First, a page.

## [ttx[TT TT

These improvements reduce the total number of pi's to 50. John W. Gosling was the first of many readers to achieve 50, but it is only fair to add that the problem did not specifically allow exponention and that many who wrote earlier than Gosling would probably have achieved 50 had they used exponents for integers 7 and 20. (Without exponents, 7 requires three pi's and 20 requires four.) Numerous readers lowered the number of pi's below 50 by adding other symbols, such as the factorial sign or the "unary negative operator," which has the effect of rounding up instead of down. Bernard Wilde and Carl Thune, Mark T. Longley-Cook, V. E. Hoggatt, Jr., Robert L. Caswell and others conjectured that by using nested radical signs to reduce a divisor, any positive integer can be expressed with three pi's.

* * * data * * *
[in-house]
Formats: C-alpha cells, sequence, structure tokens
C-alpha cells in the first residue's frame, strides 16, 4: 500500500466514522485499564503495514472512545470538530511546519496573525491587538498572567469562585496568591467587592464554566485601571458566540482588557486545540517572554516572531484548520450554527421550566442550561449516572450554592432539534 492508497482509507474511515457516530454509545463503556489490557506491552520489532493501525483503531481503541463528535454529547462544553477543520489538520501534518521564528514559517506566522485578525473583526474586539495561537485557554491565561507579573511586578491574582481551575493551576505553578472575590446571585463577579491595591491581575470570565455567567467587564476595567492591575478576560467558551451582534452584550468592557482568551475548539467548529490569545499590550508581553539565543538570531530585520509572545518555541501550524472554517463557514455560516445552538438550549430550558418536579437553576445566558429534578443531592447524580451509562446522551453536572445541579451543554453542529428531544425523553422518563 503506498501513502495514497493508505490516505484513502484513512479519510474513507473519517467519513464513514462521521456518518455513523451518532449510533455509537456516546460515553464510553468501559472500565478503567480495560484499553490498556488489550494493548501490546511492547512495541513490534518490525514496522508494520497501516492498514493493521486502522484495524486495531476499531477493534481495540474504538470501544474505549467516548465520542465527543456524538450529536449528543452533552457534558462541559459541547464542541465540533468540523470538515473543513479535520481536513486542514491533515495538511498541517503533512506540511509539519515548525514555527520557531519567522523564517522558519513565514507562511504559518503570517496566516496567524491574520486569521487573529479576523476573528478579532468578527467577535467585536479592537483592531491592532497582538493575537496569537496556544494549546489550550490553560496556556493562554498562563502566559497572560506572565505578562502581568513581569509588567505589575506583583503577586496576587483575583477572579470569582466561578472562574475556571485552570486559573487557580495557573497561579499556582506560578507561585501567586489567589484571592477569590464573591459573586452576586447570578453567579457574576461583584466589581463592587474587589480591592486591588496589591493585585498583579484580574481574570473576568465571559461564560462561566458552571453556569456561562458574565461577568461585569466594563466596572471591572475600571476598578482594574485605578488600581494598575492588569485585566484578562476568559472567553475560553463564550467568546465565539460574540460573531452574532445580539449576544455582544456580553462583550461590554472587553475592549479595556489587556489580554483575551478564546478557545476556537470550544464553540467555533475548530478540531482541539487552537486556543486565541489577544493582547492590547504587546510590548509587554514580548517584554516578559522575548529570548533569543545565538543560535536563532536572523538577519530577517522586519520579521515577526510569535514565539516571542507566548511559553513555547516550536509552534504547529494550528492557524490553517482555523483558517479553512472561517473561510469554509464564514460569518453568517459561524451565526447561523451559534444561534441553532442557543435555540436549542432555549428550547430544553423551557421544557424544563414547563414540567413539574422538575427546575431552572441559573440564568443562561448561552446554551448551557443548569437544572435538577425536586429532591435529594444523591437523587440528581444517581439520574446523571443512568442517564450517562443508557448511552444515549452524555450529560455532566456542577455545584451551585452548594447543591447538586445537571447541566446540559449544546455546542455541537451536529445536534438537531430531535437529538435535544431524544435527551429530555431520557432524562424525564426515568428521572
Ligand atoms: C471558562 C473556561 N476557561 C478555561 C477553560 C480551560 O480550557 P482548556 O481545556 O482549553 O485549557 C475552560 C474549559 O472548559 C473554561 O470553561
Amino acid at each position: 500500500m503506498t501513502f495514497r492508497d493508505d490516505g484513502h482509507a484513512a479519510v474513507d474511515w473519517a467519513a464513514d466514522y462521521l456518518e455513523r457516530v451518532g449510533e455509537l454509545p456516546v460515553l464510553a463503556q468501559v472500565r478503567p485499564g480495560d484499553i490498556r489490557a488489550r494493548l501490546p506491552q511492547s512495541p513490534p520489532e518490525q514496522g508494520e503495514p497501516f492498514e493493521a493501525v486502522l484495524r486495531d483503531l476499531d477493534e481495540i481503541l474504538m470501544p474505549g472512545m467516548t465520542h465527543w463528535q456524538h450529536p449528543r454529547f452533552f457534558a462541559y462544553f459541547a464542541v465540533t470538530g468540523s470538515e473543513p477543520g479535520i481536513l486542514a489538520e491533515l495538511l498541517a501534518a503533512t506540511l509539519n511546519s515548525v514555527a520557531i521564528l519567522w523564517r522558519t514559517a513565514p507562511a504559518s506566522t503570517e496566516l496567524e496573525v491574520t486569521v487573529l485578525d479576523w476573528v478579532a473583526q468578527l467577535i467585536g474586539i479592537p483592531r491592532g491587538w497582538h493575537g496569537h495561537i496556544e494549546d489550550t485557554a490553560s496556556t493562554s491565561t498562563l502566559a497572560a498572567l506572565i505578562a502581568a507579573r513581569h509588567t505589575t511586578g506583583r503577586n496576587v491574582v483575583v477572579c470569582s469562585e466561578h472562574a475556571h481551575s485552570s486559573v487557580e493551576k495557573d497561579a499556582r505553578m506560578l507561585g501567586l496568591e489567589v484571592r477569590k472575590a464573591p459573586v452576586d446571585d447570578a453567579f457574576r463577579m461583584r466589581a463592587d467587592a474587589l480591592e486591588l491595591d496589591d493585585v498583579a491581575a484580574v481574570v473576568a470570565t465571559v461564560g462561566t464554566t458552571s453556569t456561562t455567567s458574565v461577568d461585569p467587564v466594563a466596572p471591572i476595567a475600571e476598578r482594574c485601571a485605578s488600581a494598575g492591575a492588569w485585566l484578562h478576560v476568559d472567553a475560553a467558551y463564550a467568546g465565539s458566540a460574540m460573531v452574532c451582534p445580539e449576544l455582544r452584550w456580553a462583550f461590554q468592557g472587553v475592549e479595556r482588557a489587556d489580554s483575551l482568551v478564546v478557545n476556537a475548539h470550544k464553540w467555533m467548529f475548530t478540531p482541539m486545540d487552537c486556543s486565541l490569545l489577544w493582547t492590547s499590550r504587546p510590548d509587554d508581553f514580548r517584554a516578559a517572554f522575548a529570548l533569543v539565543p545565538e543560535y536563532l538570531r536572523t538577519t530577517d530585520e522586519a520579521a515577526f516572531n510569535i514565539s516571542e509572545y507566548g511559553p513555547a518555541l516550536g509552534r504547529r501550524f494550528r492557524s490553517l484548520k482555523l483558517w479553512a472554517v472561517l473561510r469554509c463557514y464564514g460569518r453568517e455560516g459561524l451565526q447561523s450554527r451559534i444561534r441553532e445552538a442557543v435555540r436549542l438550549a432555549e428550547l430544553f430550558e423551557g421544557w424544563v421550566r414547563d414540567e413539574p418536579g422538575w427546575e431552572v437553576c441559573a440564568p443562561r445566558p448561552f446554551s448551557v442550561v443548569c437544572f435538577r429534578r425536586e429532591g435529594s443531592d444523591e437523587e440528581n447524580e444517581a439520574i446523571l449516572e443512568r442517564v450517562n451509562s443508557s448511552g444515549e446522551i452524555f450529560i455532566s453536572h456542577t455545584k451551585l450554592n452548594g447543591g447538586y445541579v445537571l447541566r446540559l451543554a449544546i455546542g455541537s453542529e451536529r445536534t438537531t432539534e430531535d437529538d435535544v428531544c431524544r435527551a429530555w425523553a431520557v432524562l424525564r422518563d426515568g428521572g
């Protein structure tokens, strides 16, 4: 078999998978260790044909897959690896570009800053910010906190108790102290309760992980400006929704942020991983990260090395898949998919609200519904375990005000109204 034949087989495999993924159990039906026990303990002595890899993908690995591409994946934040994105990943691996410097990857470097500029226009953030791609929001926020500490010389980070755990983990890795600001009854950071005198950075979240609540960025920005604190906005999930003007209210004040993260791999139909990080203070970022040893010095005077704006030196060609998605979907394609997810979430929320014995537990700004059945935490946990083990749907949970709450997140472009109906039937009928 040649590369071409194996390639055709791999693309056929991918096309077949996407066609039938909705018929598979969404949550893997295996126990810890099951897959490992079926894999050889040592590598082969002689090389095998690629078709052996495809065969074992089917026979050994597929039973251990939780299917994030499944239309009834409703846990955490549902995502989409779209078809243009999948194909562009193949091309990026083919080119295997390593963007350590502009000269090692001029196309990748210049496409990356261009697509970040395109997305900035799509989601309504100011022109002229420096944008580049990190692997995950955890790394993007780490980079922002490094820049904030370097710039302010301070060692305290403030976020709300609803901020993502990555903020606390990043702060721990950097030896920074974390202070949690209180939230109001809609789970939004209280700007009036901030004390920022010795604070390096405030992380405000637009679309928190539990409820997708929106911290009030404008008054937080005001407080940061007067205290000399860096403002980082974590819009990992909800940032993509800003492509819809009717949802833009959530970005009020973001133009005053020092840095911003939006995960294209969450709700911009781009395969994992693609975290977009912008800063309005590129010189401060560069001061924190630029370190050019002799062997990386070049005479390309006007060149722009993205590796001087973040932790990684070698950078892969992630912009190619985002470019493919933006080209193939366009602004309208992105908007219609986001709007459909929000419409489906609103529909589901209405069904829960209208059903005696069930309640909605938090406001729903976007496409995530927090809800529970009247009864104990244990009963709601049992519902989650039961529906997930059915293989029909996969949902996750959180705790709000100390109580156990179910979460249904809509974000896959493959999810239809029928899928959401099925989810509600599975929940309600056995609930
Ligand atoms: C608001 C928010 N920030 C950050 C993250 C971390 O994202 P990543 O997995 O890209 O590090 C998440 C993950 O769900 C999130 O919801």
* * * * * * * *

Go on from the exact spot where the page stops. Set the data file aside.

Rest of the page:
Cheney and John Leech each pointed out that if - [ - tt] is interpreted in a standard way to mean 4, then further reductions are possible:

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